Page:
Land policy, family farms, food production and livelihoods in the Office du Niger area, Mali

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Laurence Roudart and Benoit Dave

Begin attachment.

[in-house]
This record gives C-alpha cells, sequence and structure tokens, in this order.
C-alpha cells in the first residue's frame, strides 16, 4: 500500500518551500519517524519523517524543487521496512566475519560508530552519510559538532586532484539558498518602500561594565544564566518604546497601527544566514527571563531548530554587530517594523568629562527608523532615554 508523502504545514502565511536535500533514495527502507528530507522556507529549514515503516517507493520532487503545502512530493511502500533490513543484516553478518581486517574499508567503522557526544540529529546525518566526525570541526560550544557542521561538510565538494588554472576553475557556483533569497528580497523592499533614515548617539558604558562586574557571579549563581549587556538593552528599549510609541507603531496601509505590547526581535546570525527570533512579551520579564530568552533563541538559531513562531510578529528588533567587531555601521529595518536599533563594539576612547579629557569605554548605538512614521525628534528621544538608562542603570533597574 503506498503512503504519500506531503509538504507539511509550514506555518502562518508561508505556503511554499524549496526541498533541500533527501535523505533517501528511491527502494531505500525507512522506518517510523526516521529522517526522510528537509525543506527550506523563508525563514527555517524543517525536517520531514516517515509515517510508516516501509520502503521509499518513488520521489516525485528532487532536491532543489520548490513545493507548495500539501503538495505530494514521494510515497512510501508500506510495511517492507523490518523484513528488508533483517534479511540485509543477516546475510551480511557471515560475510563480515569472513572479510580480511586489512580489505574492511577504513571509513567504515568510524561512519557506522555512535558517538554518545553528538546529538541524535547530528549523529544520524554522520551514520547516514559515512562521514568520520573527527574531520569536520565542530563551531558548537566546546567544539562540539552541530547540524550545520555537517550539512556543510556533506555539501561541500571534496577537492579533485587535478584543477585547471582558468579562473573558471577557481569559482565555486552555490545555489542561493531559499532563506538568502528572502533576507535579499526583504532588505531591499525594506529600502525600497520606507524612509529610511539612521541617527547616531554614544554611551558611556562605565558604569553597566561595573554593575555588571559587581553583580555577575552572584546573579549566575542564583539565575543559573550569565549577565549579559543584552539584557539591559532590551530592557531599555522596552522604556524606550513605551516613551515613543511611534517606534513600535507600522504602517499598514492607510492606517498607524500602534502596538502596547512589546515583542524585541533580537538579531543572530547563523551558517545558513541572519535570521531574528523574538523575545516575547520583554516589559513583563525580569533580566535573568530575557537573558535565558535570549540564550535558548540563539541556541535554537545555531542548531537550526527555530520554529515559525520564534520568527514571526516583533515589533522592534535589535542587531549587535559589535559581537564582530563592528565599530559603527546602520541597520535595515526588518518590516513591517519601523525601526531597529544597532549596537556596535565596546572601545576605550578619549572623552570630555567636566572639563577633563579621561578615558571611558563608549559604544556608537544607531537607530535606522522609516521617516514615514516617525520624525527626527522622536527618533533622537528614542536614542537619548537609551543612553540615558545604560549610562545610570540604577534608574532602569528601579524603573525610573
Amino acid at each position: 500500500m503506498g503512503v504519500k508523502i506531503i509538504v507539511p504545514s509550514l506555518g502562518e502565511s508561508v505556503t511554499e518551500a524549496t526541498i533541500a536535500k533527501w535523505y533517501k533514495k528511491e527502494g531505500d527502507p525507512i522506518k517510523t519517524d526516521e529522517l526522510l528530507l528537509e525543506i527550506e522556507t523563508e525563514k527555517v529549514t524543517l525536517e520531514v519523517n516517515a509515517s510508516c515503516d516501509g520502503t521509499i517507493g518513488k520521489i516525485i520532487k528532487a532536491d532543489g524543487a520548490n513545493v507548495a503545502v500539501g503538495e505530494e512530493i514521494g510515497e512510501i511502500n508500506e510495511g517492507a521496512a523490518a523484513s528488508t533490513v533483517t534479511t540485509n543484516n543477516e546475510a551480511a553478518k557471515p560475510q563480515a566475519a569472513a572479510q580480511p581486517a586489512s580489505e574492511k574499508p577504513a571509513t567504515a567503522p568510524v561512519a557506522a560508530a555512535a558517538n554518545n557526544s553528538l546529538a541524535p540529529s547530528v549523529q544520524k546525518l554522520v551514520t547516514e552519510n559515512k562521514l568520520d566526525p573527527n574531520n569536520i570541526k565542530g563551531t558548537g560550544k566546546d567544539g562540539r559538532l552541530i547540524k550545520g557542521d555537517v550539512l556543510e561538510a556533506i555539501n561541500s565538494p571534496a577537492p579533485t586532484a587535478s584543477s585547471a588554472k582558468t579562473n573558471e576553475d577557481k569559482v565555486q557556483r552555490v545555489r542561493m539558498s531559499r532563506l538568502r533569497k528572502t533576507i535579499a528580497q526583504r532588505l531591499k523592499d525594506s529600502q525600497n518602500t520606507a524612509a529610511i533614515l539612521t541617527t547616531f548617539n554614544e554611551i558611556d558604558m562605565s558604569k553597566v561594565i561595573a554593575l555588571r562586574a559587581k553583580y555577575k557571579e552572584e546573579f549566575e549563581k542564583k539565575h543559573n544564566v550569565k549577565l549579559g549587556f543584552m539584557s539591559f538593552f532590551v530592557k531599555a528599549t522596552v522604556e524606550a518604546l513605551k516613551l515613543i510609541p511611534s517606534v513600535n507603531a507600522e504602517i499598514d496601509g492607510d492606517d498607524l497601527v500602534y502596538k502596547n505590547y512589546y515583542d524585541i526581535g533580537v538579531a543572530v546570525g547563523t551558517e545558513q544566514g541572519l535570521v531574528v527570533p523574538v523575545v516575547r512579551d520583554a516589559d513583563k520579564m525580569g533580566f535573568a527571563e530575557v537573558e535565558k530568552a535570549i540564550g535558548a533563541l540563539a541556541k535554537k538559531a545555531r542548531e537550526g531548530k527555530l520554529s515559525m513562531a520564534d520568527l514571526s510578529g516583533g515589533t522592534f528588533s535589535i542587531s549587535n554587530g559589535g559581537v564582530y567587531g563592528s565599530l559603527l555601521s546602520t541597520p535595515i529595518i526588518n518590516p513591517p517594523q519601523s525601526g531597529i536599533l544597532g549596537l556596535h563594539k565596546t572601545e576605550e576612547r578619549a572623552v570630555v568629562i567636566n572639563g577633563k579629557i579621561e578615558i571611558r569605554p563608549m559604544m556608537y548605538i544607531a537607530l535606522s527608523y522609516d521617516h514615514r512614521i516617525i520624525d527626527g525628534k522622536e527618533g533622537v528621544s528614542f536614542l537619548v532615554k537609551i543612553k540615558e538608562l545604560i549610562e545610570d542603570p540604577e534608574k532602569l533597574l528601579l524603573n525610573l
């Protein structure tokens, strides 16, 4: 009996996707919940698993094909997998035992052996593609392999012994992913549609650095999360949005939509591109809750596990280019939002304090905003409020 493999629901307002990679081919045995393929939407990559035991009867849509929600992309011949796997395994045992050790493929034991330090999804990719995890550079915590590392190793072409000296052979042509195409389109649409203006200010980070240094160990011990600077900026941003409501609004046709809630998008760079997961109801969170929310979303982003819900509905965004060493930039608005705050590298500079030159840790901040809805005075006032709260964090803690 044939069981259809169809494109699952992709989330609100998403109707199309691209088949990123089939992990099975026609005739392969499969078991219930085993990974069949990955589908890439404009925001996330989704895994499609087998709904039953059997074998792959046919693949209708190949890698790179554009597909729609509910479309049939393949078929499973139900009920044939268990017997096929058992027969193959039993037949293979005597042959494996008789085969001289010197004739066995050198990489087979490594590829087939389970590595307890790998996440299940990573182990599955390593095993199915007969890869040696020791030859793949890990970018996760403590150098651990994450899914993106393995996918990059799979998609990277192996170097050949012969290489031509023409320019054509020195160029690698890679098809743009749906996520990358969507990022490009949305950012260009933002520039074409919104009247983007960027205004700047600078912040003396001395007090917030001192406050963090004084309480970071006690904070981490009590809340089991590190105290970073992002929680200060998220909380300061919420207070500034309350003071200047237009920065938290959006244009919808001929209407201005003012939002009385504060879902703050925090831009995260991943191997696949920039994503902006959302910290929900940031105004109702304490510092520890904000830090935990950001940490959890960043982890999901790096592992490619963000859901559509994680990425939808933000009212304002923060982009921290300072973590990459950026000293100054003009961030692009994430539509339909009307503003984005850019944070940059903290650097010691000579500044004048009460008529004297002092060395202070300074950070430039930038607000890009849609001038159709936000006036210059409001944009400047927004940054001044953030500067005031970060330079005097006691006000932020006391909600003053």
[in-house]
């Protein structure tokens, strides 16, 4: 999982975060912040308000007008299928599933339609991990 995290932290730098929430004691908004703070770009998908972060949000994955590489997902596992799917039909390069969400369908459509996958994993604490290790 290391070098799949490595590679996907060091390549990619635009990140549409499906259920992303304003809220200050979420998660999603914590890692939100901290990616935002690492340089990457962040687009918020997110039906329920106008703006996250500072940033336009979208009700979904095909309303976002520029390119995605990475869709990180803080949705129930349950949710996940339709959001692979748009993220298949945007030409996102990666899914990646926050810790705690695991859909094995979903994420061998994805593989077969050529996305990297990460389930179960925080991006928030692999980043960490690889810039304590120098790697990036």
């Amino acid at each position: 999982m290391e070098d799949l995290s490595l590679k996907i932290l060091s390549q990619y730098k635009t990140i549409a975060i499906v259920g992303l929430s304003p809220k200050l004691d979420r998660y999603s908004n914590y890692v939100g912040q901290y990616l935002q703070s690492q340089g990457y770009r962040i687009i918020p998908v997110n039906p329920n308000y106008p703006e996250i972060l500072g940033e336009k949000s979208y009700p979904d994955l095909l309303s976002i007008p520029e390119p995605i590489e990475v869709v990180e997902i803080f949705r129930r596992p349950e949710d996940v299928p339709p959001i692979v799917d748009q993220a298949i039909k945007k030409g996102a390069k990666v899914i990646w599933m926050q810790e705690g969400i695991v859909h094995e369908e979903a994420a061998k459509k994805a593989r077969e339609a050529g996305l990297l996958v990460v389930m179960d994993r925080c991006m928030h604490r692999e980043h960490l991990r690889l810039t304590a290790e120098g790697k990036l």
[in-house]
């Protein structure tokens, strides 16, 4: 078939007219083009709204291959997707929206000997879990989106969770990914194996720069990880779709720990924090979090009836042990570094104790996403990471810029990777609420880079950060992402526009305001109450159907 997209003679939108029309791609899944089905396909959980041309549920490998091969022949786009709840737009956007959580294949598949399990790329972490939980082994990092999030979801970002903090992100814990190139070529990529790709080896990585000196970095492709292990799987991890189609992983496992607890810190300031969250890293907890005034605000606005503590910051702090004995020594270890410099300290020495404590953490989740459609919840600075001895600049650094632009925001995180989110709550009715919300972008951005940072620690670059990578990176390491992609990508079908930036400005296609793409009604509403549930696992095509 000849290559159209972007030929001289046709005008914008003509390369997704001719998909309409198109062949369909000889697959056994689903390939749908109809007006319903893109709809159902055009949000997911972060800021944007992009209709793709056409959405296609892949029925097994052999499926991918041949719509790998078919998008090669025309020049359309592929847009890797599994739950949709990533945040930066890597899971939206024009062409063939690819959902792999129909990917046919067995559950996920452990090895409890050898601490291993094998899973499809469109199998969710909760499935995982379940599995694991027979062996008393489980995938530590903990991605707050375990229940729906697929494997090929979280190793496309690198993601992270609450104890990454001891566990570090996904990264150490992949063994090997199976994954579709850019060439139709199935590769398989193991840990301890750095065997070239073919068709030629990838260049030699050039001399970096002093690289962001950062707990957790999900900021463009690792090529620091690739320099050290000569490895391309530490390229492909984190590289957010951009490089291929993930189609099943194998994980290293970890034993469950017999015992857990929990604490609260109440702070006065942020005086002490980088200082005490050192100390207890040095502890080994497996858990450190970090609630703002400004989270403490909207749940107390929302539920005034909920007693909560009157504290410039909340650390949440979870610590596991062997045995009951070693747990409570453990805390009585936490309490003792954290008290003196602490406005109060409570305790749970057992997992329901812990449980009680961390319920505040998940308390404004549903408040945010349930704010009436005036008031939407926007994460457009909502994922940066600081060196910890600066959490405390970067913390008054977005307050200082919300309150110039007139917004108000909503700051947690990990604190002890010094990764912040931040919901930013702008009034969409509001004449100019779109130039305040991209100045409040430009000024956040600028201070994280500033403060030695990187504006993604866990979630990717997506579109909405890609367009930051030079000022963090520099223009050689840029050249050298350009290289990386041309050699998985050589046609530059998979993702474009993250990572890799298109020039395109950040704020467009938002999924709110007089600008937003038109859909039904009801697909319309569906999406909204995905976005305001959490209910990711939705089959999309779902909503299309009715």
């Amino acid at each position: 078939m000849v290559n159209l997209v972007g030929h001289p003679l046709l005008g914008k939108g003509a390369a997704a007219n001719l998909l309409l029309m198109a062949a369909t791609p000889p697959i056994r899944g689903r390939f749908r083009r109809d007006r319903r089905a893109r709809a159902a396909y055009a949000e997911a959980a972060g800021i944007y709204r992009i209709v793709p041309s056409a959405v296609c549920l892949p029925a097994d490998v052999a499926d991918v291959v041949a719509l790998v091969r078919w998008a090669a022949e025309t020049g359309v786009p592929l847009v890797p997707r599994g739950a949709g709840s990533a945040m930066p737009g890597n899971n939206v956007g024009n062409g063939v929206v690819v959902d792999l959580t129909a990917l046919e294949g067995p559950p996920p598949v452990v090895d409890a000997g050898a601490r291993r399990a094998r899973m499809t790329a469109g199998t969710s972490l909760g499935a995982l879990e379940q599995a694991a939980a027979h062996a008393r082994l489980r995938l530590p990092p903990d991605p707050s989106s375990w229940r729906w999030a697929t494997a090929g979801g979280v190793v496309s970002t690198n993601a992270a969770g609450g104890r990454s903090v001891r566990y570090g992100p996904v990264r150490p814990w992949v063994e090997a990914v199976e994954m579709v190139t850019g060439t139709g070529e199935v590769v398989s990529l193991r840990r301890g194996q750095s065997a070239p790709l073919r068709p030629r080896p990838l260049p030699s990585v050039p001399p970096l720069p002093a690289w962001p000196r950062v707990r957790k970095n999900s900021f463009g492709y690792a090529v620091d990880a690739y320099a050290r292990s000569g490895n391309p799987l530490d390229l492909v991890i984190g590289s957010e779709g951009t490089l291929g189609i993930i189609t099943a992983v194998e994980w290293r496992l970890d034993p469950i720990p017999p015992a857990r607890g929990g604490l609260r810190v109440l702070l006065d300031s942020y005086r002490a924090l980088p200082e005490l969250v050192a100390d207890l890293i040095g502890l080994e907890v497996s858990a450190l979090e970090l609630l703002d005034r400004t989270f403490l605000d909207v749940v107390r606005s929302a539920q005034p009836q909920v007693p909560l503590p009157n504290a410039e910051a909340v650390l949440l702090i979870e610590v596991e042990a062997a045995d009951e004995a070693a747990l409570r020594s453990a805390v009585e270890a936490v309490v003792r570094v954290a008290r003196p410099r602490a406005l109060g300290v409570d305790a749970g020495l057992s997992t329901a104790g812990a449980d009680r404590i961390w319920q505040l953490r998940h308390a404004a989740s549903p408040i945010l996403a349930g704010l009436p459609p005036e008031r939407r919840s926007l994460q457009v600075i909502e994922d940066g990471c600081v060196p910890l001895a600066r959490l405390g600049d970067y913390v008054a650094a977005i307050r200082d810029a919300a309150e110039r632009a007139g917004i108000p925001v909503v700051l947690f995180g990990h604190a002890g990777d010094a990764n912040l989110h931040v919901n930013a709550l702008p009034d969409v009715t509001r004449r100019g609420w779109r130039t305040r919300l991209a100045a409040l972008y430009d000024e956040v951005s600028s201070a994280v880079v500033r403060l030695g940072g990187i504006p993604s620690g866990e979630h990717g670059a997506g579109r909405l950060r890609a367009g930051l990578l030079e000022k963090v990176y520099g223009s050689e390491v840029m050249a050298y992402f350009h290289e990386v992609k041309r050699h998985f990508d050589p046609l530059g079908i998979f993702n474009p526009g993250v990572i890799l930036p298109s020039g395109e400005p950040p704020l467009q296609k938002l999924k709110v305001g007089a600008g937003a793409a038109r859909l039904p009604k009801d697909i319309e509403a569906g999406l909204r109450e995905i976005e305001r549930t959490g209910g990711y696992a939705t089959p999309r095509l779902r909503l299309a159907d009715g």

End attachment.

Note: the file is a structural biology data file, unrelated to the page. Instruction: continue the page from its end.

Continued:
The objective of this paper is to analyze: 1) the policy conditions under which family farms in the Office du Niger area could invest in land; 2) the impacts of various scenarios of land and other policies; 3) the opportunity costs of allocating land and irrigation water to players other than family farmers. A thorough field survey, based on the concept of farming system and combining quantitative and qualitative methods of data collection and processing, was carried out in 2011 involving 380 family farm managers. Models were elaborated from the numerical data. Results indicate that family farmers could invest in land under the following conditions: that they possess an animal-drawn or a motorized piece of equipment, engage in at least one dry-season crop, obtain relatively high yields and have access to irrigated areas more extensive than in 2010. To meet these conditions, proactive policies, pertaining to land, irrigation, credit and inputs are required. Allotting new irrigated land to family farmers could, according to one policy scenario, lead to the creation of tens of thousands of farm jobs and livelihoods. This could, according to another scenario, lead to hundreds of thousands of additional tonnes of rice, thereby exceeding the threshold of grain self-sufficiency. Thus, the opportunity costs of allocating land and irrigation water to investors other than farming families are particularly high.


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